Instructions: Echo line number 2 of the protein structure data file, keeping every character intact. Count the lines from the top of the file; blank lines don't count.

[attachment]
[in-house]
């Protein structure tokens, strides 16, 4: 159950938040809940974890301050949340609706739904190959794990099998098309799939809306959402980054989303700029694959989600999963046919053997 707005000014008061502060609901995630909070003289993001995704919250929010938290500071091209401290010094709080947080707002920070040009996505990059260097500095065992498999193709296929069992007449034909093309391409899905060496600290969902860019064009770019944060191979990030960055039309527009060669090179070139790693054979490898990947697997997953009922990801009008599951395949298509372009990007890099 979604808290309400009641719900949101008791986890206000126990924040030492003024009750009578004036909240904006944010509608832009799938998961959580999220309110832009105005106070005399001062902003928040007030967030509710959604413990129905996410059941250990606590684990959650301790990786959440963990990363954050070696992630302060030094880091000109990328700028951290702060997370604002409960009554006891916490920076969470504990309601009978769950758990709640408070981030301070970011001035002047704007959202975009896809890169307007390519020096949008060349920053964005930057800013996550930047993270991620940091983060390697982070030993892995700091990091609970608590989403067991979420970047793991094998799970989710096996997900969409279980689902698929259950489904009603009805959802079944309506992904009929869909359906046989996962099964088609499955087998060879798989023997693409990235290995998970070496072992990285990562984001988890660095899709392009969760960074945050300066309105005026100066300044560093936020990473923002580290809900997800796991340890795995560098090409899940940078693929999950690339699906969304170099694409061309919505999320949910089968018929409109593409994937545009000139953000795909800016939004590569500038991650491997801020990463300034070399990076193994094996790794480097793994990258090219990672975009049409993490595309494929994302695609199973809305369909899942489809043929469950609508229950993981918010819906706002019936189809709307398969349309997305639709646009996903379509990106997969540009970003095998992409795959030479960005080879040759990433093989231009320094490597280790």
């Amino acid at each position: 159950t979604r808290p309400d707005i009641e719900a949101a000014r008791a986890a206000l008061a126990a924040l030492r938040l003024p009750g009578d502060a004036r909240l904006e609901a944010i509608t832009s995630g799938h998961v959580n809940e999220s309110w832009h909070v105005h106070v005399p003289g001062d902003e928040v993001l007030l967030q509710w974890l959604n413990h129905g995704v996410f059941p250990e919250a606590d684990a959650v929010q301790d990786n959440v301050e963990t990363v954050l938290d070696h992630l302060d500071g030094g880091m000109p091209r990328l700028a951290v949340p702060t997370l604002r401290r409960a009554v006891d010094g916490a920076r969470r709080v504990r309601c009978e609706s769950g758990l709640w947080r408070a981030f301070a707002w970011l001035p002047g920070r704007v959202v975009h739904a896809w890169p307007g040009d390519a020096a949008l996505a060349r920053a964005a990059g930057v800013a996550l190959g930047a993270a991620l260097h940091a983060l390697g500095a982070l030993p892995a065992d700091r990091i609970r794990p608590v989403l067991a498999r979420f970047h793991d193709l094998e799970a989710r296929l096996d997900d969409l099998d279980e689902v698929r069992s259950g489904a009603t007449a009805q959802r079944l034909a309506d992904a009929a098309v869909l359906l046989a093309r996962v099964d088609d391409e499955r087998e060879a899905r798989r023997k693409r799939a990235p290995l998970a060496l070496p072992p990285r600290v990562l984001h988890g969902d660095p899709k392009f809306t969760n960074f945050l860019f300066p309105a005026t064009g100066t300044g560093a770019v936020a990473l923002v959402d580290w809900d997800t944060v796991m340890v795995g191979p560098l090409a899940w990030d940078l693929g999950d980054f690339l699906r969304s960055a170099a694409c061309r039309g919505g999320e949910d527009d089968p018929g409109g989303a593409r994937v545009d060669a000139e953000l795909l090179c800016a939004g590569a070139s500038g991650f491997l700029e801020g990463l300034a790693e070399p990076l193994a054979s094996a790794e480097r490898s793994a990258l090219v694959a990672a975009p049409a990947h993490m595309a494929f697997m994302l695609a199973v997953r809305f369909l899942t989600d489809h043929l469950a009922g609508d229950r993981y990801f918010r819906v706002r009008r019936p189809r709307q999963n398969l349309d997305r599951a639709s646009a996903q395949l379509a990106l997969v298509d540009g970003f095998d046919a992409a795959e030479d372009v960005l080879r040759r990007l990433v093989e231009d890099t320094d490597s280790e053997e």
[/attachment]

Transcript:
């Protein structure tokens, strides 16, 4: 159950938040809940974890301050949340609706739904190959794990099998098309799939809306959402980054989303700029694959989600999963046919053997 707005000014008061502060609901995630909070003289993001995704919250929010938290500071091209401290010094709080947080707002920070040009996505990059260097500095065992498999193709296929069992007449034909093309391409899905060496600290969902860019064009770019944060191979990030960055039309527009060669090179070139790693054979490898990947697997997953009922990801009008599951395949298509372009990007890099 979604808290309400009641719900949101008791986890206000126990924040030492003024009750009578004036909240904006944010509608832009799938998961959580999220309110832009105005106070005399001062902003928040007030967030509710959604413990129905996410059941250990606590684990959650301790990786959440963990990363954050070696992630302060030094880091000109990328700028951290702060997370604002409960009554006891916490920076969470504990309601009978769950758990709640408070981030301070970011001035002047704007959202975009896809890169307007390519020096949008060349920053964005930057800013996550930047993270991620940091983060390697982070030993892995700091990091609970608590989403067991979420970047793991094998799970989710096996997900969409279980689902698929259950489904009603009805959802079944309506992904009929869909359906046989996962099964088609499955087998060879798989023997693409990235290995998970070496072992990285990562984001988890660095899709392009969760960074945050300066309105005026100066300044560093936020990473923002580290809900997800796991340890795995560098090409899940940078693929999950690339699906969304170099694409061309919505999320949910089968018929409109593409994937545009000139953000795909800016939004590569500038991650491997801020990463300034070399990076193994094996790794480097793994990258090219990672975009049409993490595309494929994302695609199973809305369909899942489809043929469950609508229950993981918010819906706002019936189809709307398969349309997305639709646009996903379509990106997969540009970003095998992409795959030479960005080879040759990433093989231009320094490597280790």